Not even a wall can contain Christian Cantwell.
A week ago today during morning practice, Cantwell, a former Missouri shot putter, threw the shot over the wall designed to stop throws from rolling across the infield. Most throws roll gently into the wall, which is about 80 feet away, but his throw bounced over.
Cantwell, who threw at Missouri from 2000 to 2003, will compete in the shot put in the United States of America Track and Field Indoor Championships at 3 p.m. Sunday in Boston. A top two finish would qualify him for the International Association of Athletics Federations World Indoor Championships in Budapest, Hungary, on March 5-7, but he wants to win.
“Obviously my goal is to be the U.S. champion,” he said. “I’ve never been a NCAA champion or a U.S. champion or anything.”
Cantwell hopes to continue in the meets his habit of testing the limits. At Saturday’s Missouri All-Comers meet, the Missouri staff had to alter the throwing area for Cantwell. The lines used for measurement go to 65 feet, but the event officials knew that would not be enough. To fix the problem, Missouri throwing coach Brett Halter used white athletic tape to add another line at 70 feet. Even that was not sufficient. Cantwell’s winning throw cleared the line by 2 feet.
Cantwell’s results have been strong all season. He won the prestigious Millrose Games on Feb. 6 in Madison Square Garden with a throw of 69-9 3/4. He also has set a Hearnes Center Fieldhouse record in all three of his meets there this year.
The USATF Indoor Championships will also be a strong indicator of Cantwell’s Olympic possibilities as he tests himself against most of the top national competition. A top-two finish in Boston would be comparable to the finish he needs at the U.S. Olympic Trials in July to qualify for the Olympic team.
Cantwell holds the longest throw in the world this year at 72 feet, 1/4 inch and four of the top six throws worldwide. His throw at last weekend’s Missouri All-Comers meet was the longest in the world indoors since 2000 and the longest by an American since 1989. If he maintains that level of performance, he should qualify for the World Championships and the Olympics, no matter whom the competition is.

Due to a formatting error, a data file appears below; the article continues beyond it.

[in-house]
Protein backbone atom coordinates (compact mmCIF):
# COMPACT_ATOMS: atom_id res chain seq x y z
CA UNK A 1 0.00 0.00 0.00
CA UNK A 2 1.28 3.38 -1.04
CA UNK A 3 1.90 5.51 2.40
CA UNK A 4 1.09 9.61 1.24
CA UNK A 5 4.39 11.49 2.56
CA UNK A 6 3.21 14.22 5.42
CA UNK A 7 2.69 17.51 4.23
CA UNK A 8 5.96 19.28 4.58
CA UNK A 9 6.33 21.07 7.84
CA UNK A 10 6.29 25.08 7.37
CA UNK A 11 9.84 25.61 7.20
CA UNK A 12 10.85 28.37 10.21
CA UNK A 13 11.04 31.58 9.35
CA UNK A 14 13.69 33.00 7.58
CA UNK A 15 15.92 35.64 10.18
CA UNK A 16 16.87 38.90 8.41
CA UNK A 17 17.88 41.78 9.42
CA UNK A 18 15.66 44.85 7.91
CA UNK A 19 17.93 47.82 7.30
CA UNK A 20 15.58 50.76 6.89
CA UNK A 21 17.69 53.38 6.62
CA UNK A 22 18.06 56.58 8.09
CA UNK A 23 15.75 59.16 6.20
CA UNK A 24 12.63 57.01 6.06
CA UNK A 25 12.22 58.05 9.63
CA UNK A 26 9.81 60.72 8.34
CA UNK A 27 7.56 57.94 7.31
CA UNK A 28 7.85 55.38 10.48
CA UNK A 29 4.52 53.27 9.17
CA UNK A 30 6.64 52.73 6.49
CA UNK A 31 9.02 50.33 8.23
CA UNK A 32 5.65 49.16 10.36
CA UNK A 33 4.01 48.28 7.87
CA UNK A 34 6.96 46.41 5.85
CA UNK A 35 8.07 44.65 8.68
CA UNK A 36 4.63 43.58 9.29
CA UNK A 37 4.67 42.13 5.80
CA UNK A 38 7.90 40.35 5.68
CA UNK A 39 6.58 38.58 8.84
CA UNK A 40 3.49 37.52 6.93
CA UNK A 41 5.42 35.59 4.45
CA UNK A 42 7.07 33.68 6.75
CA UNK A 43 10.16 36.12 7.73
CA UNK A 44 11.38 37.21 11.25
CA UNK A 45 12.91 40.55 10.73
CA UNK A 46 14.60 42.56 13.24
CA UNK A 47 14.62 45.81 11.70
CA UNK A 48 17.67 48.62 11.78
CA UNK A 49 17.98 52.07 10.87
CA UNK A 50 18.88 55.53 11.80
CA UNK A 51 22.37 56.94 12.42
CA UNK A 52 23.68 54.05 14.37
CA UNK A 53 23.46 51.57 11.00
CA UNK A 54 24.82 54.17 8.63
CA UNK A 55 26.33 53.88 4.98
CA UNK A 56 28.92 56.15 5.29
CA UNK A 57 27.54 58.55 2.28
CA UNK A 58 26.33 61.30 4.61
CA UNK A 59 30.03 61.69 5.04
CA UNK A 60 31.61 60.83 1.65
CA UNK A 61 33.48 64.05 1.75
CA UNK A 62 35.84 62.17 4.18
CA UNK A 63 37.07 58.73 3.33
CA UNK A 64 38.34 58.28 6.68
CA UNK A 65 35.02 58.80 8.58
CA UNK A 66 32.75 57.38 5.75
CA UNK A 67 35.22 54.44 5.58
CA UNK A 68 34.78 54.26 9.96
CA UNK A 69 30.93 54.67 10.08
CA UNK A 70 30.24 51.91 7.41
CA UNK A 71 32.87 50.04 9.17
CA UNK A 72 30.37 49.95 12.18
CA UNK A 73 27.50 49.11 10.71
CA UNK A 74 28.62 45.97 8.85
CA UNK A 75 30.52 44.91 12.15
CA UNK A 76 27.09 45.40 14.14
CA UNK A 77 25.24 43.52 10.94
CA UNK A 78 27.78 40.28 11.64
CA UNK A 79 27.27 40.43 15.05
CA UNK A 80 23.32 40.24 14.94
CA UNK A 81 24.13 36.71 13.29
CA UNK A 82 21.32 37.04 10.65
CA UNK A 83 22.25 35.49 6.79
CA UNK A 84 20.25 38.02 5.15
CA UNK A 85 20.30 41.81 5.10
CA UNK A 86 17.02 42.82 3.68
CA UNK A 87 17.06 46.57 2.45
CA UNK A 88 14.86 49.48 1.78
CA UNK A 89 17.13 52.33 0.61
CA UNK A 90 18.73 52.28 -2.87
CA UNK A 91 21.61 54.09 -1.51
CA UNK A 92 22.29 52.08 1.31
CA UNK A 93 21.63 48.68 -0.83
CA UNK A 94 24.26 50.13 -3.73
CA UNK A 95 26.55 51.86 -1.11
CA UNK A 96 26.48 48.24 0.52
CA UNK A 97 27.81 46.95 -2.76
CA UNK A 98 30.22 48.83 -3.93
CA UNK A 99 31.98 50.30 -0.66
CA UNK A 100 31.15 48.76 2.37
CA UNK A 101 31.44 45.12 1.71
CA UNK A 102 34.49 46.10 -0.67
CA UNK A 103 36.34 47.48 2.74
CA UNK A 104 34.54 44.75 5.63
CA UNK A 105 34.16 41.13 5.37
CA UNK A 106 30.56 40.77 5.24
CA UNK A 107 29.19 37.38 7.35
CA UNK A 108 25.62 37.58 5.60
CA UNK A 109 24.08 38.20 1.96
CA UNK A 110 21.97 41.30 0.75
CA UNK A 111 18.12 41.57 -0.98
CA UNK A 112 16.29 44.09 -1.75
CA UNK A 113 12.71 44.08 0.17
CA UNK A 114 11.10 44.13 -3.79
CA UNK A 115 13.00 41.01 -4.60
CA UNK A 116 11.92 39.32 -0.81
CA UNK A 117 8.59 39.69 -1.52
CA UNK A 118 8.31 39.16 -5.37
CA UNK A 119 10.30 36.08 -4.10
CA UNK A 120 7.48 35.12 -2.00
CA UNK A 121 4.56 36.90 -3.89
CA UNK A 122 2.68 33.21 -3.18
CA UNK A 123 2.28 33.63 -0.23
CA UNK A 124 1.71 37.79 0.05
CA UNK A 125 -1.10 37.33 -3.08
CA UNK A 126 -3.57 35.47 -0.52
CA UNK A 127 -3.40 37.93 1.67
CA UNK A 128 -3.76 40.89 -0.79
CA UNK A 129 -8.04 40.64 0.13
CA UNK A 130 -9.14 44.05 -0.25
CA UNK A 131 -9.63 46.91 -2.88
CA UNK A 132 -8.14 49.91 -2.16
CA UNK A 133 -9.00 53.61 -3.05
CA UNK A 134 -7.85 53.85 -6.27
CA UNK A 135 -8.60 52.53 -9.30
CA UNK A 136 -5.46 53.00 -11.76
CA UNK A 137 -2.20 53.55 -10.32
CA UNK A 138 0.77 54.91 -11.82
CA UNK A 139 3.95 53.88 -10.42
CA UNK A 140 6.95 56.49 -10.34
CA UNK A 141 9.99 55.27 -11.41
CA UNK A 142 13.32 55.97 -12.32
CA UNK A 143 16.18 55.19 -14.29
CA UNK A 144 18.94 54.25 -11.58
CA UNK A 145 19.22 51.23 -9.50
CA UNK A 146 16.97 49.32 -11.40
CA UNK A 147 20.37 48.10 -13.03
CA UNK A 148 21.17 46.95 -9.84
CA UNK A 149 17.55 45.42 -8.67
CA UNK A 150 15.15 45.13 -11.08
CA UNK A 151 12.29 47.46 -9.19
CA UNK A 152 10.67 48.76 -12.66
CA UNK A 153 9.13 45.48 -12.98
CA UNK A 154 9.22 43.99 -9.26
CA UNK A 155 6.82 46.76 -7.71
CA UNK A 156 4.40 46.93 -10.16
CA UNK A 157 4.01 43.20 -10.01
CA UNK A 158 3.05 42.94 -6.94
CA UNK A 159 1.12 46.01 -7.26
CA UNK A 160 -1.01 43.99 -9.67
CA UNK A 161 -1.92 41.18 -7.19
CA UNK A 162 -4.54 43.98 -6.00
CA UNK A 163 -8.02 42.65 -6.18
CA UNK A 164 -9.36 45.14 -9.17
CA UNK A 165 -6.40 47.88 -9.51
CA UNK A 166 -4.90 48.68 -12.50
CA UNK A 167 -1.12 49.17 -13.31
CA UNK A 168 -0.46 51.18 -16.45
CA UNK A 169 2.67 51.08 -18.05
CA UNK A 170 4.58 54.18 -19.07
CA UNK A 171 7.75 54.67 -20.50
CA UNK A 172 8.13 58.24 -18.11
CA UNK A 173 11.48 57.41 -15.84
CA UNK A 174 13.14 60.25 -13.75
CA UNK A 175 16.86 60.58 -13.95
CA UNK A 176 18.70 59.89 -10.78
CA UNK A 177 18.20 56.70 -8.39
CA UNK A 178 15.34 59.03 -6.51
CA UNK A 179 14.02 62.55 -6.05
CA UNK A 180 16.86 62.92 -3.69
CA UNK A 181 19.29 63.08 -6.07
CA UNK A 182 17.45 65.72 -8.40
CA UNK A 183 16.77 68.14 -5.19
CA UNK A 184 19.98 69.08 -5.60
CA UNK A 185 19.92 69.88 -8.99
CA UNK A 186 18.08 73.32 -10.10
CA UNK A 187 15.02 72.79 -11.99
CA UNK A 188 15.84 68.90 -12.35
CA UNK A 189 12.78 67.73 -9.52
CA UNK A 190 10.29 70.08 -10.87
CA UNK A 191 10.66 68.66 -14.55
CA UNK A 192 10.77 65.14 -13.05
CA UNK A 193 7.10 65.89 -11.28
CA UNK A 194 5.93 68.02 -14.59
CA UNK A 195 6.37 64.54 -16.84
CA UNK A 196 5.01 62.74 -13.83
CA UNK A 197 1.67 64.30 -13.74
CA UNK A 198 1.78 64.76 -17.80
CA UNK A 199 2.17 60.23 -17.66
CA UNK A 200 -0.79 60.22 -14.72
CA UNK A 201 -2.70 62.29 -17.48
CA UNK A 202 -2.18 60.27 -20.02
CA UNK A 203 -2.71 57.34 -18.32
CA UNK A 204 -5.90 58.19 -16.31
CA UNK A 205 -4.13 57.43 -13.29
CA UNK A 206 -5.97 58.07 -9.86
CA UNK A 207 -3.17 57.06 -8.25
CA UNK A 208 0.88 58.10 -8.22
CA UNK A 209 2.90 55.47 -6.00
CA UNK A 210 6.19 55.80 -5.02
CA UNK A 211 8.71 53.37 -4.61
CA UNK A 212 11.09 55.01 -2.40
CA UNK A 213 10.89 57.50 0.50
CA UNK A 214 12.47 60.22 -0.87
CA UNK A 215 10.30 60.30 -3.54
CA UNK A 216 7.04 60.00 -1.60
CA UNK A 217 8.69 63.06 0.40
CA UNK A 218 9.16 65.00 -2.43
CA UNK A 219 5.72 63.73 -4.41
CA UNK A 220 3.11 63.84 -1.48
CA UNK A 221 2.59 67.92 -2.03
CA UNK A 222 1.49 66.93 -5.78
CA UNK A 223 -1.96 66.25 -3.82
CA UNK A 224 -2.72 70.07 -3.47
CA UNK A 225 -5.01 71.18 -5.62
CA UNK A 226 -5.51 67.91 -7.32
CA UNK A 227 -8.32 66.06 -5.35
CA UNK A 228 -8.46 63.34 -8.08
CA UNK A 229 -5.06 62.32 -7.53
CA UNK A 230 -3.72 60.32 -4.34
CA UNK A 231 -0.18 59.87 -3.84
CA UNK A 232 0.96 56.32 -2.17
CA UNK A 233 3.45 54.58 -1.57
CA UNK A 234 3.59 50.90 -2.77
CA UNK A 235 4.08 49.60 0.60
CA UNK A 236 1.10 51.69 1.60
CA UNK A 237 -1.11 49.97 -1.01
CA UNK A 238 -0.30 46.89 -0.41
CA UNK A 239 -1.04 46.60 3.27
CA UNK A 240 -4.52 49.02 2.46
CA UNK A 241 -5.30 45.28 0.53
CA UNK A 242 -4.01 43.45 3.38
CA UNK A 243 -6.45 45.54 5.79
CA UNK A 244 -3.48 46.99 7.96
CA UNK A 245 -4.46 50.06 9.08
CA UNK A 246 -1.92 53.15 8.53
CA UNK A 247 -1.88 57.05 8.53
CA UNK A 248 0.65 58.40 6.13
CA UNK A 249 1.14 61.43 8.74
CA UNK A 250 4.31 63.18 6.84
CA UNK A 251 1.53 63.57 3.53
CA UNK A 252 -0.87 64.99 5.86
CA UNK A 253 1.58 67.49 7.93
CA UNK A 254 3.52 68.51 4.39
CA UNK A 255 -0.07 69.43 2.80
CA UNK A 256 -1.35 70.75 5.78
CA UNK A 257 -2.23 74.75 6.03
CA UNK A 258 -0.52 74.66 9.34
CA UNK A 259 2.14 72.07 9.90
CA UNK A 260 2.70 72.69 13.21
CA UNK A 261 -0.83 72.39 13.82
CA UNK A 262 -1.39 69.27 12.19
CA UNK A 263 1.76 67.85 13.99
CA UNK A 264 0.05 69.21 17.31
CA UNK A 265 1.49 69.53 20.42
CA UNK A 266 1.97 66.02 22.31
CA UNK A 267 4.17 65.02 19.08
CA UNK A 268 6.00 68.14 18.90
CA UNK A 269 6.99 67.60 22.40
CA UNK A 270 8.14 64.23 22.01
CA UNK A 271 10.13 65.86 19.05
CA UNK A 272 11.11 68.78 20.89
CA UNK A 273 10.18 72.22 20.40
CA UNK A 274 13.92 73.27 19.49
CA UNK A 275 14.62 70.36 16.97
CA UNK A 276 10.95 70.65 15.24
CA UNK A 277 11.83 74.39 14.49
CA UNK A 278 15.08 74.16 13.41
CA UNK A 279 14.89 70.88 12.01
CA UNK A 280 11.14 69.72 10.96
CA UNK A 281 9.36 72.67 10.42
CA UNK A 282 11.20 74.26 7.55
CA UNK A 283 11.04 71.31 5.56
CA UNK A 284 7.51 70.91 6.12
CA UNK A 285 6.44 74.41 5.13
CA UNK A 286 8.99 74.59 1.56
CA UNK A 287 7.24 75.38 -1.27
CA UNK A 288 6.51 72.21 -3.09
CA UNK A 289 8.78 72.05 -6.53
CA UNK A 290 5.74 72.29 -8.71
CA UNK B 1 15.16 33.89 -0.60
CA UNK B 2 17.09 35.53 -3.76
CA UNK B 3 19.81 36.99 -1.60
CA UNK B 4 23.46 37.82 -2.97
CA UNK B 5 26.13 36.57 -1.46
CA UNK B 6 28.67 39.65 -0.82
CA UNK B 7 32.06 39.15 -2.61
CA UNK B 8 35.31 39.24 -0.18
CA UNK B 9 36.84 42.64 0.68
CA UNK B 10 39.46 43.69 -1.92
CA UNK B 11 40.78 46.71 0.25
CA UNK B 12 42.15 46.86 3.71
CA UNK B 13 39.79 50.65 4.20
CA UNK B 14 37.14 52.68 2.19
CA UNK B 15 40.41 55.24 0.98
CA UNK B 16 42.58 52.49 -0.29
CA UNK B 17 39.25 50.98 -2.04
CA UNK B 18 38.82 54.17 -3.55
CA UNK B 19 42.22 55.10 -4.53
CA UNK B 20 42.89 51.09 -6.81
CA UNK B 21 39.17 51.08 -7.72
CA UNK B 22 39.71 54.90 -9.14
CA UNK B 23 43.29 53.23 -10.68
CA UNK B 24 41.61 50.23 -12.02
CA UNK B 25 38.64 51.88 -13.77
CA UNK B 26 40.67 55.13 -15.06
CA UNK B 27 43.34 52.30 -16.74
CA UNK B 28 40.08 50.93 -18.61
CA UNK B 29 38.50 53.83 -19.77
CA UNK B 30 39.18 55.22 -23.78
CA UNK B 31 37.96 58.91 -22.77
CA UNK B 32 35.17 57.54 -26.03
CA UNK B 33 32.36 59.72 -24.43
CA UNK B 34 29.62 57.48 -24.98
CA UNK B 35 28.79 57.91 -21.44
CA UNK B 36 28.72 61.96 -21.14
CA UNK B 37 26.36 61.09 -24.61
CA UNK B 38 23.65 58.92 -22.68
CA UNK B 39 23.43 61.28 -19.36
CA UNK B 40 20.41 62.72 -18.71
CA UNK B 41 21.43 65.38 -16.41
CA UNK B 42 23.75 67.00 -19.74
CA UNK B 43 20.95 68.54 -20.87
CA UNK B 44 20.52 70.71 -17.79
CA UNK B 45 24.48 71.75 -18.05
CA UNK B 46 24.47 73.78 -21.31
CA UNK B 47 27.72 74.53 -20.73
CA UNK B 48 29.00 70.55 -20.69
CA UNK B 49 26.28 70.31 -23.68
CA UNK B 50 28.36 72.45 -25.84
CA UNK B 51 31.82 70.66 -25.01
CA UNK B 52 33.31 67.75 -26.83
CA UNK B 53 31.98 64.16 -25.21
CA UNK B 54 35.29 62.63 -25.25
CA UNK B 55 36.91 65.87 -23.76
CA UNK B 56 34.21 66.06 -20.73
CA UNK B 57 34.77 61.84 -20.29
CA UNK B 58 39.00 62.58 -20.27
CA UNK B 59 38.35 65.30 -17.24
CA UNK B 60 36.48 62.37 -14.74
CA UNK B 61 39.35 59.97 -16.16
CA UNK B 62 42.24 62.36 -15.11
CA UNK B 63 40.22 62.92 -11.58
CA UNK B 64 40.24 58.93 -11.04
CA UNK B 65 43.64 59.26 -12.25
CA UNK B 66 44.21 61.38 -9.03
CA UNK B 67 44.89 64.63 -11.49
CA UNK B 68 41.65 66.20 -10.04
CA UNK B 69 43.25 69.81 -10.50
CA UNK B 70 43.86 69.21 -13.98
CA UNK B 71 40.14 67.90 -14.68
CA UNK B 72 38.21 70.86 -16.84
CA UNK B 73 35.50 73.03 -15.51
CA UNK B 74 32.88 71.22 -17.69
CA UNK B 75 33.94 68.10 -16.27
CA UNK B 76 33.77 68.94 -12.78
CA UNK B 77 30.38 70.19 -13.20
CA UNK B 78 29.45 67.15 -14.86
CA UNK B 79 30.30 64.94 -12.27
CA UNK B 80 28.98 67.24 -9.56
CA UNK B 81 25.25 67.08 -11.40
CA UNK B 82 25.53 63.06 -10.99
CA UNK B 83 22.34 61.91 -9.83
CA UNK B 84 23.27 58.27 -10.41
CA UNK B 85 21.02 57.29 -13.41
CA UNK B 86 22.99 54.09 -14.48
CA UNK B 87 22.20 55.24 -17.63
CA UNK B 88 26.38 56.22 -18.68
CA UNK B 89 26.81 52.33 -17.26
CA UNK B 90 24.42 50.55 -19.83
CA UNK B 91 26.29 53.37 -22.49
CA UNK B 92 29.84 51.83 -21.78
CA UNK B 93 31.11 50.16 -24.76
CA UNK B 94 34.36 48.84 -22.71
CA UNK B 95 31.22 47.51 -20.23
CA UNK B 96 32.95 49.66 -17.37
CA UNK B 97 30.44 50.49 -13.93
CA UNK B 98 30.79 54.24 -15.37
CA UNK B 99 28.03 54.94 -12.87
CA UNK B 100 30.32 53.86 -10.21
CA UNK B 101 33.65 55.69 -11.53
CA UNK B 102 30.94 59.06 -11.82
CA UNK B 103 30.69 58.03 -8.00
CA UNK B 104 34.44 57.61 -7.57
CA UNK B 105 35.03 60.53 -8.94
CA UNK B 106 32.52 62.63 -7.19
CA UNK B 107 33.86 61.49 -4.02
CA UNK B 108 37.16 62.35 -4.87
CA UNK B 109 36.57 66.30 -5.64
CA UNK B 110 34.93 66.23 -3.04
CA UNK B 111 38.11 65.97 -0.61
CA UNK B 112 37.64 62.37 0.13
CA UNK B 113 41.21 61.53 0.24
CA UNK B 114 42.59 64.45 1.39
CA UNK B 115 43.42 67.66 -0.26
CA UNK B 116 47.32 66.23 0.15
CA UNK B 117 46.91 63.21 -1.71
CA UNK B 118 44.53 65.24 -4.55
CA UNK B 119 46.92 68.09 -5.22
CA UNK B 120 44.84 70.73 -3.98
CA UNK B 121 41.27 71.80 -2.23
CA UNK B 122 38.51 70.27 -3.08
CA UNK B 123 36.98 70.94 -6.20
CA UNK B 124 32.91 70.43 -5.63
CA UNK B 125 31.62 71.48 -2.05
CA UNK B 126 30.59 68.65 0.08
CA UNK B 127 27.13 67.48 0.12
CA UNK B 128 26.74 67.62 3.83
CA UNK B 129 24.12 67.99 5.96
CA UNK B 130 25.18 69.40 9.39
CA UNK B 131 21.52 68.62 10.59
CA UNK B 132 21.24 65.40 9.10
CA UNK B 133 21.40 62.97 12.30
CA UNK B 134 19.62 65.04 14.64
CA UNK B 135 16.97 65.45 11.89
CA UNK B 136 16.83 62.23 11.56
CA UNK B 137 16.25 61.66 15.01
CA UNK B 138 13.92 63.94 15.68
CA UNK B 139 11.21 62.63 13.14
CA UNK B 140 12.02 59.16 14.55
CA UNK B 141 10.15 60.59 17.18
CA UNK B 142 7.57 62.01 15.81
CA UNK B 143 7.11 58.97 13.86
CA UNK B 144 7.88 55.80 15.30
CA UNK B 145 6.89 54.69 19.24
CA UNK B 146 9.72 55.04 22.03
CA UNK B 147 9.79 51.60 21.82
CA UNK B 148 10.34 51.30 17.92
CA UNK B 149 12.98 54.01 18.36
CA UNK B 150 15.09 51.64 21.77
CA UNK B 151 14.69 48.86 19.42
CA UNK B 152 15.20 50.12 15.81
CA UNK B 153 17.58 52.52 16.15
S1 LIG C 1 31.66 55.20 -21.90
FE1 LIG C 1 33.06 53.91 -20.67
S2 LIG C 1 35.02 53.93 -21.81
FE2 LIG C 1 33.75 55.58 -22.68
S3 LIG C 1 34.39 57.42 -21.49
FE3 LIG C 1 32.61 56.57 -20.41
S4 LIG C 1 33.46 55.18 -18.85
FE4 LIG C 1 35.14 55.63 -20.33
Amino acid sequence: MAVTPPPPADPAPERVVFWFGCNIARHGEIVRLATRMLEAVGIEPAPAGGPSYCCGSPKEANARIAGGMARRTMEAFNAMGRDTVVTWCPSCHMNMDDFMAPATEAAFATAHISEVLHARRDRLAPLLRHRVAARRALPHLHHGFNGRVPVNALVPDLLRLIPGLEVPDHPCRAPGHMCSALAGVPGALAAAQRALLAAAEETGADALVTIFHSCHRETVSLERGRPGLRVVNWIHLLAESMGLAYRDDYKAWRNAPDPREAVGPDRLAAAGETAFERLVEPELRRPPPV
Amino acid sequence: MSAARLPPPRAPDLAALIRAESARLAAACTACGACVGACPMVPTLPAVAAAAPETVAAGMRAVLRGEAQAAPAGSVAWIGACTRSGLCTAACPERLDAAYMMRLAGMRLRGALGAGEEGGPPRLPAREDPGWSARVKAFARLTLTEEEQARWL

Cantwell’s success is no surprise to those who have followed his career. He was a seven-time All-American and a five-time Big 12 Conference champion. He also earned All-Big 12 honors 17 times at Missouri. A national title, though, is the one accomplishment that has always eluded him. That is what he is training for.
Cantwell could have gone anywhere to train after his successful professional showing in Europe last summer, but he decided to return to the program that brought him his past success, Missouri. The decision was easy.
“This is where I’ve been for the last four years,” he said. “Everything I’ve accomplished has been a direct result of everything the Missouri track program is. I wouldn’t have gotten anywhere without Coach Halter, Coach (Rick) McGuire and the great facilities that we have here.”
Back on track
Although Cantwell has been successful so far this year, he didn’t come back to Missouri without missing a beat. Cantwell took a break from heavy training after he won the World Athletics Final in September until mid-December. He said it took awhile to get back into shape.
“When I came back, everything was really bad, but within a month everything was back on pace and better than it’s ever been before,” he said. “My strength has already gone up, but that usually doesn’t show in distance until I get outdoors. I don’t know why, but it usually works out that way.”
However, Cantwell knows his strength will not last forever, and has ideas for what he will do after his track career.
“As long as track is lucrative, I’ll do it,” he said. “I don’t know how long I’ll be able to do sports though. Just in the last five years, my body has aged 10 years, but that happens with every athlete. I’ve always been interested in owning or operating a sports bar, but that’s for later in life.”
For now, the sports bar can wait. His focus is on this weekend’s meet in Boston and the rest of his track career.
“Last summer, I won my first major championship, and I want this to be my next and really the start of my professional career,” he said.